C. difficile may be overdiagnosed in adults and is a prevalent commensal in infants

Ferretti P, Wirbel J, Maistrenk OM. Van Rossum T, Alves R, Fullam A, Akanni W, Schudoma C, Schwarz A, Thielemann R, Thomas L, Kandels S, Hercog R, Telzerow A, Letunic I, Kuhn M, Zeller G, Schmidt TSB, Bork P, Elife (2023).


Clostridioides difficile is an urgent threat in hospital-acquired infections world-wide, yet the microbial composition associated with C. difficile, in particular in C. difficile infection (CDI) cases, remains poorly characterised. To investigate the gut microbiome composition in CDI patients, we analysed 534 metagenomes from 10 publicly available CDI study populations. We then tracked C. difficile on a global scale, screening 42,900 metagenomes from 253 public studies. Among the CDI cohorts, we detected C. difficile in only 30% of the stool samples from CDI patients. However, we found that multiple other toxigenic species capable of inducing CDI-like symptomatology were prevalent. In addition, the majority of the investigated studies did not adhere to the recommended guidelines for a correct CDI diagnosis.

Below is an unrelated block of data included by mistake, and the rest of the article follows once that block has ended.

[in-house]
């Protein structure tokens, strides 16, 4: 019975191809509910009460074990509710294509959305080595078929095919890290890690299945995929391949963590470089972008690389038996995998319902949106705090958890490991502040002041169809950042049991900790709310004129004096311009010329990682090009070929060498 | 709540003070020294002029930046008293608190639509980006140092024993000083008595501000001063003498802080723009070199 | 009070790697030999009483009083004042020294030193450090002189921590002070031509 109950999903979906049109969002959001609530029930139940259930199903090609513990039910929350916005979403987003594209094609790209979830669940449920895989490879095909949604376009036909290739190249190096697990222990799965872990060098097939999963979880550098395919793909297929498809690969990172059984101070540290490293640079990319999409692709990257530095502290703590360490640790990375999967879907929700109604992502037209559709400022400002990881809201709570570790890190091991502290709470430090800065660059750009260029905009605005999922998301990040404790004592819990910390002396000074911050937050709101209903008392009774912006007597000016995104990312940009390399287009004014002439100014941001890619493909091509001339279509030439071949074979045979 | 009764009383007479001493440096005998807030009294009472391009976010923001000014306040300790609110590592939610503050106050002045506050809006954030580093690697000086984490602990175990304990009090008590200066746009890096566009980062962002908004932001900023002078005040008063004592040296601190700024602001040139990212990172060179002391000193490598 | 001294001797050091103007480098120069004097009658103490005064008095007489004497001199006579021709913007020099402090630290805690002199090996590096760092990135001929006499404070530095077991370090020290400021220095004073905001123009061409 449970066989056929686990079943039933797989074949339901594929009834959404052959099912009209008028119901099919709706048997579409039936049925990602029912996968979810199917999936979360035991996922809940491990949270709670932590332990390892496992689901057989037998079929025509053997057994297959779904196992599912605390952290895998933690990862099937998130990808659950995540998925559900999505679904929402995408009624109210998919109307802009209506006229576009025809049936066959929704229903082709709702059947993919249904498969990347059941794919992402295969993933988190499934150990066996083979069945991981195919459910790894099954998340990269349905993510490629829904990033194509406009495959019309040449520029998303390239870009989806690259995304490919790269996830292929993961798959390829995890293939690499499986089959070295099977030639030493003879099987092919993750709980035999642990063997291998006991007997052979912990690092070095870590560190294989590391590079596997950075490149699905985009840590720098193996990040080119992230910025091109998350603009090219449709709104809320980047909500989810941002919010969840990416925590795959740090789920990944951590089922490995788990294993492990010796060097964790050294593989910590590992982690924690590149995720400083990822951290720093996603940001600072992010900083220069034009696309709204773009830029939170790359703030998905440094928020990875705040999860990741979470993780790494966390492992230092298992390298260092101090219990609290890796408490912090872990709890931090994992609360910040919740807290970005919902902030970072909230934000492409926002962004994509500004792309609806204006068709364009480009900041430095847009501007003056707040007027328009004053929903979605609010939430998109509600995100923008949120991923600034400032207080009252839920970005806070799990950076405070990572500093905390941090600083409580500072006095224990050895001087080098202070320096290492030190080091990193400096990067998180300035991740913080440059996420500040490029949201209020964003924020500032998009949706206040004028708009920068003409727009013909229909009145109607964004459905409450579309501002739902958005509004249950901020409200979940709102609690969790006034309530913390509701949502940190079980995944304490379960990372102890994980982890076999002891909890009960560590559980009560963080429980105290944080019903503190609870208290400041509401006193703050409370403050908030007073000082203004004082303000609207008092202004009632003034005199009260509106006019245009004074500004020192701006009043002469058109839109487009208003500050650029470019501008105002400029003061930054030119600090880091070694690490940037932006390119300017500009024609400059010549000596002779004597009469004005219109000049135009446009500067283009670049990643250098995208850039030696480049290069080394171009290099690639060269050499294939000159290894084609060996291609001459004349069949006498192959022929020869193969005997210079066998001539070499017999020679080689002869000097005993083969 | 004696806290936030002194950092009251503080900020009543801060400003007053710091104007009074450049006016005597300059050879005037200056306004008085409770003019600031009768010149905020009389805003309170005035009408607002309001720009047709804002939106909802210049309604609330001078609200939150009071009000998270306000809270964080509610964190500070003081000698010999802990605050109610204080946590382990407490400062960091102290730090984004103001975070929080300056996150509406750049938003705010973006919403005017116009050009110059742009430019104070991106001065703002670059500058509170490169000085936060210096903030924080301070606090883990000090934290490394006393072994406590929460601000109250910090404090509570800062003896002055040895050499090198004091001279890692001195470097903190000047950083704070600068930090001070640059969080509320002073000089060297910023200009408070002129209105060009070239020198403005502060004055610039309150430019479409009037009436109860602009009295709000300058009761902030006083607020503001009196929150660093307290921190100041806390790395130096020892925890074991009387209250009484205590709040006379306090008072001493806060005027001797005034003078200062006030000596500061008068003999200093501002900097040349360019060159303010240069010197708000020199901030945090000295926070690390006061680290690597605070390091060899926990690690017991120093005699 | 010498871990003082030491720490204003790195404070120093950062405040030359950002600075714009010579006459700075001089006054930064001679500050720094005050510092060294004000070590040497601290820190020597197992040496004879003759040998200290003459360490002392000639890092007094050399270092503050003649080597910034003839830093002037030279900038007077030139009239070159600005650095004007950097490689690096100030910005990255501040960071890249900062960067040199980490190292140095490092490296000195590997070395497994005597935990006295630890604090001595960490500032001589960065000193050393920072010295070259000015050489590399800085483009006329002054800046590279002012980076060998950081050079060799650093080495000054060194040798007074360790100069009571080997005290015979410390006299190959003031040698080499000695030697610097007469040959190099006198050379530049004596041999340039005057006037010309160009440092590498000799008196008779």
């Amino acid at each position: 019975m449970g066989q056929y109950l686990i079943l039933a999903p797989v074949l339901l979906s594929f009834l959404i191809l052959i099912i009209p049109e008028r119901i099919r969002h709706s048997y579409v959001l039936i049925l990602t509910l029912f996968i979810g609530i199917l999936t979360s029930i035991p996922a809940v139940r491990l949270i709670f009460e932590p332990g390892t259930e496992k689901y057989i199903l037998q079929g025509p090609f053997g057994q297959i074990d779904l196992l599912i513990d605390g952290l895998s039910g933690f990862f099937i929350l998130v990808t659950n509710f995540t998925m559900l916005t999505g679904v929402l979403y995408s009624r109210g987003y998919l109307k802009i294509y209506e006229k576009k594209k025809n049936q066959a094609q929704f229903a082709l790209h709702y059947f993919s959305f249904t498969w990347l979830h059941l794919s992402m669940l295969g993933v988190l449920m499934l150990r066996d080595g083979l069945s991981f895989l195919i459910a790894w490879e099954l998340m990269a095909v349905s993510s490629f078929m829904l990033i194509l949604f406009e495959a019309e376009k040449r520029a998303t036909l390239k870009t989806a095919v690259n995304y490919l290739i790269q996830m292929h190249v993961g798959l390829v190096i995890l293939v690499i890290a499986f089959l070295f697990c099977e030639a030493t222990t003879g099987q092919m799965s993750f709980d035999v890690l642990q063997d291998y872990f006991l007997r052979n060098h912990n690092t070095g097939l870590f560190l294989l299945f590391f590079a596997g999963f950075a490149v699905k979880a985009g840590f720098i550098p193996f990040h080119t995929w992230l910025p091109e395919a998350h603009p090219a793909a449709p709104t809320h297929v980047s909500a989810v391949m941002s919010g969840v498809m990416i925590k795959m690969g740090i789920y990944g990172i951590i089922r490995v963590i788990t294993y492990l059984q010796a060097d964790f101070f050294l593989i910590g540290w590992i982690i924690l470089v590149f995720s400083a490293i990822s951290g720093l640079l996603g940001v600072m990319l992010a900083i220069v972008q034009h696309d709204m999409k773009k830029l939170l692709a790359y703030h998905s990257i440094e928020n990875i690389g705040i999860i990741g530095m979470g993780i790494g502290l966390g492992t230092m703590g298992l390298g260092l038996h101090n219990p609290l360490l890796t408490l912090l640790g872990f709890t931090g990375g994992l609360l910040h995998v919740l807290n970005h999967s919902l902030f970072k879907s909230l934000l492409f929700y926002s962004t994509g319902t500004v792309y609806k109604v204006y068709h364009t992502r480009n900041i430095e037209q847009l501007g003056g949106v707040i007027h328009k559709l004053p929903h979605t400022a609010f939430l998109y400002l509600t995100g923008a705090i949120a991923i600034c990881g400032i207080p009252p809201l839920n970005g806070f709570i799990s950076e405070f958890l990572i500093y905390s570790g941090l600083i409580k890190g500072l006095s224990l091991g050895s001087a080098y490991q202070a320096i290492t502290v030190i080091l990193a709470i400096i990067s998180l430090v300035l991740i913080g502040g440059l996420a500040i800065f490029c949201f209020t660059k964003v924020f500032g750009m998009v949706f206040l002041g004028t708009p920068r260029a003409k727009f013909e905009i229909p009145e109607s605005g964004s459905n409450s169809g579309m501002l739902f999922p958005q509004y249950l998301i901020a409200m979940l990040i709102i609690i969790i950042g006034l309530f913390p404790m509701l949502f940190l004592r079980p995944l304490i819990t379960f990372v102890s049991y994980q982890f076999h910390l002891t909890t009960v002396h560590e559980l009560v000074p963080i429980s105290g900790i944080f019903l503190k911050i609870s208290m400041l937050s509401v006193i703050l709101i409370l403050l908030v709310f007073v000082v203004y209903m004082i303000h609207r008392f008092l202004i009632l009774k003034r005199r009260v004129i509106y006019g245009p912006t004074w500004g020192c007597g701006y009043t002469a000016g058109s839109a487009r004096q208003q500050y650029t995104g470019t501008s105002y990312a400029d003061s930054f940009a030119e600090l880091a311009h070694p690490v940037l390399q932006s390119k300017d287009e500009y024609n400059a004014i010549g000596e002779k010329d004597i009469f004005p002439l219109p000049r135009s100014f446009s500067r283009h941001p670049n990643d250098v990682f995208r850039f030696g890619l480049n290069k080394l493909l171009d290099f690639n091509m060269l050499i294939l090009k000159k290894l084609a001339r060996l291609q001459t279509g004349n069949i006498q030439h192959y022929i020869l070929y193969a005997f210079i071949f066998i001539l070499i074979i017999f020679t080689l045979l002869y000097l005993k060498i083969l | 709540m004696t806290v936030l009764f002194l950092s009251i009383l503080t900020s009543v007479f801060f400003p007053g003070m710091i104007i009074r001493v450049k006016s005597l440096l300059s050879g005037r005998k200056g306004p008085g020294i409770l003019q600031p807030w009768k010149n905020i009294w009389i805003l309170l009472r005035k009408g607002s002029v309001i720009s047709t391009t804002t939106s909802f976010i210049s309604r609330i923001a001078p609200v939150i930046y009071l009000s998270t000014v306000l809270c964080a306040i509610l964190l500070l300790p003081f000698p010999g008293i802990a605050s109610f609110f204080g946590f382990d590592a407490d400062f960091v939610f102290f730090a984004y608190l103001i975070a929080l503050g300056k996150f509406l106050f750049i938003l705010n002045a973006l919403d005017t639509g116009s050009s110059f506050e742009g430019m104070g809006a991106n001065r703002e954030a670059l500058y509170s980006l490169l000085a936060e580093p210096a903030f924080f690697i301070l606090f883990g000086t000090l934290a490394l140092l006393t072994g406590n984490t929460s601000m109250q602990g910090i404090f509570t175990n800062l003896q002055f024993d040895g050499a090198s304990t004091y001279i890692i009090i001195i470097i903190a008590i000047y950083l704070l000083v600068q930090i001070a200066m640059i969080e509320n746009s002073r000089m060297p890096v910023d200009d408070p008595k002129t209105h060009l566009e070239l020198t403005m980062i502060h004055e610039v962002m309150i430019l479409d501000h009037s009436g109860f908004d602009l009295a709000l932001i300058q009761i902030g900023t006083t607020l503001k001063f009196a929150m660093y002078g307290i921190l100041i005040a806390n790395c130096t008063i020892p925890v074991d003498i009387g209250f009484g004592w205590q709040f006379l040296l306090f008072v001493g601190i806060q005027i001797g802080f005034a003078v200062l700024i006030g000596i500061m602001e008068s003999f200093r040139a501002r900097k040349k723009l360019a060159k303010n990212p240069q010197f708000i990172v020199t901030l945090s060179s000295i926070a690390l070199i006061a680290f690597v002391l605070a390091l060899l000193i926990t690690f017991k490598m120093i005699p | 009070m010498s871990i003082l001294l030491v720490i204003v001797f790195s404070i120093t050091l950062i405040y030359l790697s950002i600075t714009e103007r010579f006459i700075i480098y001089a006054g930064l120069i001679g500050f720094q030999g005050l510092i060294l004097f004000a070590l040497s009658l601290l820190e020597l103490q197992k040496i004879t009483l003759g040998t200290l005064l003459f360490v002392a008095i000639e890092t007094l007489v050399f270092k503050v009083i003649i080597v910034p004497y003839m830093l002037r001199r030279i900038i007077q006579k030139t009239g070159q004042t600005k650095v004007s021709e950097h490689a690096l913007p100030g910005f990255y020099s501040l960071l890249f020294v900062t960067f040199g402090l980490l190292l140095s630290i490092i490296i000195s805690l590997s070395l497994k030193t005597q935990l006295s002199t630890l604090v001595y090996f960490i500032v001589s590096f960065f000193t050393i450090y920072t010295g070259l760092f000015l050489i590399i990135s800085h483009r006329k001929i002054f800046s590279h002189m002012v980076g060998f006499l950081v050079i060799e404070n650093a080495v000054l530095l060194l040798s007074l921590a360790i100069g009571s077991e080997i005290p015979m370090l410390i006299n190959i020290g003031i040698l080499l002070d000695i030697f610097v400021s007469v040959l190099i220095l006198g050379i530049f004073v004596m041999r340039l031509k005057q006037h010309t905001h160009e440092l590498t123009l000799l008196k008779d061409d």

In the global survey, we found that C. difficile prevalence, abundance and biotic context were age-dependent. C. difficile is a rare taxon associated with reduced diversity in healthy adults, but common and associated with increased diversity in infants. We identified a group of species co-occurring with C. difficile exclusively in healthy infants, enriched in obligate anaerobes and in species typical of the healthy adult gut microbiome. C. difficile in healthy infants was therefore associated with multiple indicators of healthy gut microbiome maturation.

Our analysis raises concerns about potential CDI overdiagnosis and suggests that C. difficile is an important commensal in infants and that its asymptomatic carriage in adults depends on microbial context.